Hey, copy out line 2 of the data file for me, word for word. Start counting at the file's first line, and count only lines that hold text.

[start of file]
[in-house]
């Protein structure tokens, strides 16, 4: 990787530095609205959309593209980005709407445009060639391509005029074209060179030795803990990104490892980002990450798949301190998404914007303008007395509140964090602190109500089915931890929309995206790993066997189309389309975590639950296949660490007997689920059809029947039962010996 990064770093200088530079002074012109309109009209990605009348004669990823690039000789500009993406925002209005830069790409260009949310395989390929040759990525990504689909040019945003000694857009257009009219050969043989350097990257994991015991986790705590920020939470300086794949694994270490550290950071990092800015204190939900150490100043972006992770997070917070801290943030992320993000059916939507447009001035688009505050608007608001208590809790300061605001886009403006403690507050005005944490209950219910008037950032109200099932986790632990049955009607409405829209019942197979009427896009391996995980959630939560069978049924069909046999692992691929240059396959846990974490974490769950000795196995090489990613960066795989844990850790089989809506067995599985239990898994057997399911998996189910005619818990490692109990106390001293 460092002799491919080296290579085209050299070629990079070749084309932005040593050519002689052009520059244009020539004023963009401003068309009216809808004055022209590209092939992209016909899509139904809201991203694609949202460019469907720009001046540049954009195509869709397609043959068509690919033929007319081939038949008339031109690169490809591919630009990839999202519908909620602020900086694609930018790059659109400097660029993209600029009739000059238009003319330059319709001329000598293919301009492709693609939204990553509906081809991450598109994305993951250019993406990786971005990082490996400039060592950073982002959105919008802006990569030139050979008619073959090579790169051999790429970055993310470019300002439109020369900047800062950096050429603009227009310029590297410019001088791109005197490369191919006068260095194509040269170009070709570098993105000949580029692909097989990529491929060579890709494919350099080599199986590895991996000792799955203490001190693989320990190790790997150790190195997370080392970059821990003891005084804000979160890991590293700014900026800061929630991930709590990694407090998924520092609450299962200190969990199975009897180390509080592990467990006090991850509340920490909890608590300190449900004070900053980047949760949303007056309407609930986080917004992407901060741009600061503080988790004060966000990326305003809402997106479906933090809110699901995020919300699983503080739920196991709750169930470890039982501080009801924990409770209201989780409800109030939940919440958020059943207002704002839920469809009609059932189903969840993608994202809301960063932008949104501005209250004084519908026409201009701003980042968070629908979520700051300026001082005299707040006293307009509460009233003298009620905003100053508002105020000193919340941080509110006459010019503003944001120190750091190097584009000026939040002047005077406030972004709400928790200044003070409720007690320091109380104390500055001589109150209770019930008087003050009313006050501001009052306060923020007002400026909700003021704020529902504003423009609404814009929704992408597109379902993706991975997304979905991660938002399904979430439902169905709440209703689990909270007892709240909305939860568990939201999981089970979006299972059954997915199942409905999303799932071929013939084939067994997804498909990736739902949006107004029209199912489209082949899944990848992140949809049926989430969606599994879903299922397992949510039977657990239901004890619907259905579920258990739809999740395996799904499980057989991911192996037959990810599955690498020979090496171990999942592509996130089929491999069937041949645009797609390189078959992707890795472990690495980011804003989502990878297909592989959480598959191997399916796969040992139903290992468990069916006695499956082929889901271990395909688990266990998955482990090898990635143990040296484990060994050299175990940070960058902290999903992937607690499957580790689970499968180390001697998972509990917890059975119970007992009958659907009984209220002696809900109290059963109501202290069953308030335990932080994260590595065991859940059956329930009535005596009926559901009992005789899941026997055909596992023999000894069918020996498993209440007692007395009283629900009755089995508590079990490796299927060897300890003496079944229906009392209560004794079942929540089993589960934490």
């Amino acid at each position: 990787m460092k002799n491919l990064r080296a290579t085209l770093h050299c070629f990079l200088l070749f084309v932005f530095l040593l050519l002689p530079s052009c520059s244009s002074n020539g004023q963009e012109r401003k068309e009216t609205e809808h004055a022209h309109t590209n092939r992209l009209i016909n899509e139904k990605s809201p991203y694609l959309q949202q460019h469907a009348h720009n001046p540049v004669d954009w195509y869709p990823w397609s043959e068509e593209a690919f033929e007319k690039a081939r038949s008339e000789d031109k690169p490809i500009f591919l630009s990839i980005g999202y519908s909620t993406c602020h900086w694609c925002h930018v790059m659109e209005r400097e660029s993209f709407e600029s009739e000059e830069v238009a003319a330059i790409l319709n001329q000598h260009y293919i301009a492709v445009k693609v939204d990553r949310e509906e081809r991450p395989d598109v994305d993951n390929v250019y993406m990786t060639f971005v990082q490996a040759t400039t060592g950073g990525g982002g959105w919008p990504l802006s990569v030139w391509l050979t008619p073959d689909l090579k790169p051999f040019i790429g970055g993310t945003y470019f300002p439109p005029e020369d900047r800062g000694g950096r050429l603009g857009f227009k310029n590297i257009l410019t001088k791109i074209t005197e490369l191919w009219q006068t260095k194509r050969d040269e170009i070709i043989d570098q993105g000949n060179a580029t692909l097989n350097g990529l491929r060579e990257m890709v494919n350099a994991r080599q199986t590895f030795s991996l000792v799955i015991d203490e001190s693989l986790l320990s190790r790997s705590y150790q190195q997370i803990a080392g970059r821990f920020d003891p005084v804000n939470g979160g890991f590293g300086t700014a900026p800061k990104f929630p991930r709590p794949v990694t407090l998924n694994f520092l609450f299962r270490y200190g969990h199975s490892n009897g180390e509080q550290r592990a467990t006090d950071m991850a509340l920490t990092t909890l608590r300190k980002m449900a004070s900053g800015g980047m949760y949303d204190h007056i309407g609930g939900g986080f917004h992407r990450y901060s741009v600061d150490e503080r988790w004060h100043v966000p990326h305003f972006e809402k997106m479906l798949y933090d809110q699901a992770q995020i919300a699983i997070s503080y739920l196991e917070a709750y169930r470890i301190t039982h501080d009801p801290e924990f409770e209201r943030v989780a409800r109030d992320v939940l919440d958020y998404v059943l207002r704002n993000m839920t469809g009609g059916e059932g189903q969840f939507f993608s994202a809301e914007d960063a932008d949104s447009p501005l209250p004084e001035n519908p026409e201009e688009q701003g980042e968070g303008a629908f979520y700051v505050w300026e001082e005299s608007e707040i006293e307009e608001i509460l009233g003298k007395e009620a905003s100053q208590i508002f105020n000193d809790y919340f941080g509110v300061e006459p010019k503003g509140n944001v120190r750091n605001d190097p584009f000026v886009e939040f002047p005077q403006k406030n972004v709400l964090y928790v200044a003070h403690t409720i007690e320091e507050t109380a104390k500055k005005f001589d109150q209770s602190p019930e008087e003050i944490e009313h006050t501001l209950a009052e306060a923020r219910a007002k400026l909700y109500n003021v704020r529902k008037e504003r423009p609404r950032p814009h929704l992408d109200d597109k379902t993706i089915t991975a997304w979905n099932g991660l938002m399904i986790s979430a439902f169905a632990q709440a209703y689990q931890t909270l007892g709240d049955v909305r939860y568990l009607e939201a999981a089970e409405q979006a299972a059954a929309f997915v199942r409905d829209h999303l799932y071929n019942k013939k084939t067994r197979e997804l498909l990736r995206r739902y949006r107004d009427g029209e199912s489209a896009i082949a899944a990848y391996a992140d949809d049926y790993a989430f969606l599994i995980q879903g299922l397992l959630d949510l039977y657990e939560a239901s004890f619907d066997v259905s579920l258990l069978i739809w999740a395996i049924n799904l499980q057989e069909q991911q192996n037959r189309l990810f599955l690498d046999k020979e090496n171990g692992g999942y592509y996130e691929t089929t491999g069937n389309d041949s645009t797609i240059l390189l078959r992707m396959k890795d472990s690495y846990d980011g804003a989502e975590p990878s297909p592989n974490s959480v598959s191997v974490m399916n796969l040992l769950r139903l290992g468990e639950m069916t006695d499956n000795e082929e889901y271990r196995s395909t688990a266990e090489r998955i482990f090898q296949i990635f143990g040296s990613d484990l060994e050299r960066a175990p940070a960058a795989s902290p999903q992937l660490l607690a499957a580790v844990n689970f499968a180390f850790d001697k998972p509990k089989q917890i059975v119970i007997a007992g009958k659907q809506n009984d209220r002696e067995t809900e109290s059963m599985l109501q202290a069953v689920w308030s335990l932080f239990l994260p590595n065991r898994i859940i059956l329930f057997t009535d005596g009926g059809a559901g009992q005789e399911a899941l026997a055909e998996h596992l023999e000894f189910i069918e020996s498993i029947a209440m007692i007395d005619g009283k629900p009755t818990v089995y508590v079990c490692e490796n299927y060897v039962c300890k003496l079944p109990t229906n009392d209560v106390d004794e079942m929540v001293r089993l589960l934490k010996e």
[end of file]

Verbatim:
């Protein structure tokens, strides 16, 4: 990787530095609205959309593209980005709407445009060639391509005029074209060179030795803990990104490892980002990450798949301190998404914007303008007395509140964090602190109500089915931890929309995206790993066997189309389309975590639950296949660490007997689920059809029947039962010996 990064770093200088530079002074012109309109009209990605009348004669990823690039000789500009993406925002209005830069790409260009949310395989390929040759990525990504689909040019945003000694857009257009009219050969043989350097990257994991015991986790705590920020939470300086794949694994270490550290950071990092800015204190939900150490100043972006992770997070917070801290943030992320993000059916939507447009001035688009505050608007608001208590809790300061605001886009403006403690507050005005944490209950219910008037950032109200099932986790632990049955009607409405829209019942197979009427896009391996995980959630939560069978049924069909046999692992691929240059396959846990974490974490769950000795196995090489990613960066795989844990850790089989809506067995599985239990898994057997399911998996189910005619818990490692109990106390001293 460092002799491919080296290579085209050299070629990079070749084309932005040593050519002689052009520059244009020539004023963009401003068309009216809808004055022209590209092939992209016909899509139904809201991203694609949202460019469907720009001046540049954009195509869709397609043959068509690919033929007319081939038949008339031109690169490809591919630009990839999202519908909620602020900086694609930018790059659109400097660029993209600029009739000059238009003319330059319709001329000598293919301009492709693609939204990553509906081809991450598109994305993951250019993406990786971005990082490996400039060592950073982002959105919008802006990569030139050979008619073959090579790169051999790429970055993310470019300002439109020369900047800062950096050429603009227009310029590297410019001088791109005197490369191919006068260095194509040269170009070709570098993105000949580029692909097989990529491929060579890709494919350099080599199986590895991996000792799955203490001190693989320990190790790997150790190195997370080392970059821990003891005084804000979160890991590293700014900026800061929630991930709590990694407090998924520092609450299962200190969990199975009897180390509080592990467990006090991850509340920490909890608590300190449900004070900053980047949760949303007056309407609930986080917004992407901060741009600061503080988790004060966000990326305003809402997106479906933090809110699901995020919300699983503080739920196991709750169930470890039982501080009801924990409770209201989780409800109030939940919440958020059943207002704002839920469809009609059932189903969840993608994202809301960063932008949104501005209250004084519908026409201009701003980042968070629908979520700051300026001082005299707040006293307009509460009233003298009620905003100053508002105020000193919340941080509110006459010019503003944001120190750091190097584009000026939040002047005077406030972004709400928790200044003070409720007690320091109380104390500055001589109150209770019930008087003050009313006050501001009052306060923020007002400026909700003021704020529902504003423009609404814009929704992408597109379902993706991975997304979905991660938002399904979430439902169905709440209703689990909270007892709240909305939860568990939201999981089970979006299972059954997915199942409905999303799932071929013939084939067994997804498909990736739902949006107004029209199912489209082949899944990848992140949809049926989430969606599994879903299922397992949510039977657990239901004890619907259905579920258990739809999740395996799904499980057989991911192996037959990810599955690498020979090496171990999942592509996130089929491999069937041949645009797609390189078959992707890795472990690495980011804003989502990878297909592989959480598959191997399916796969040992139903290992468990069916006695499956082929889901271990395909688990266990998955482990090898990635143990040296484990060994050299175990940070960058902290999903992937607690499957580790689970499968180390001697998972509990917890059975119970007992009958659907009984209220002696809900109290059963109501202290069953308030335990932080994260590595065991859940059956329930009535005596009926559901009992005789899941026997055909596992023999000894069918020996498993209440007692007395009283629900009755089995508590079990490796299927060897300890003496079944229906009392209560004794079942929540089993589960934490």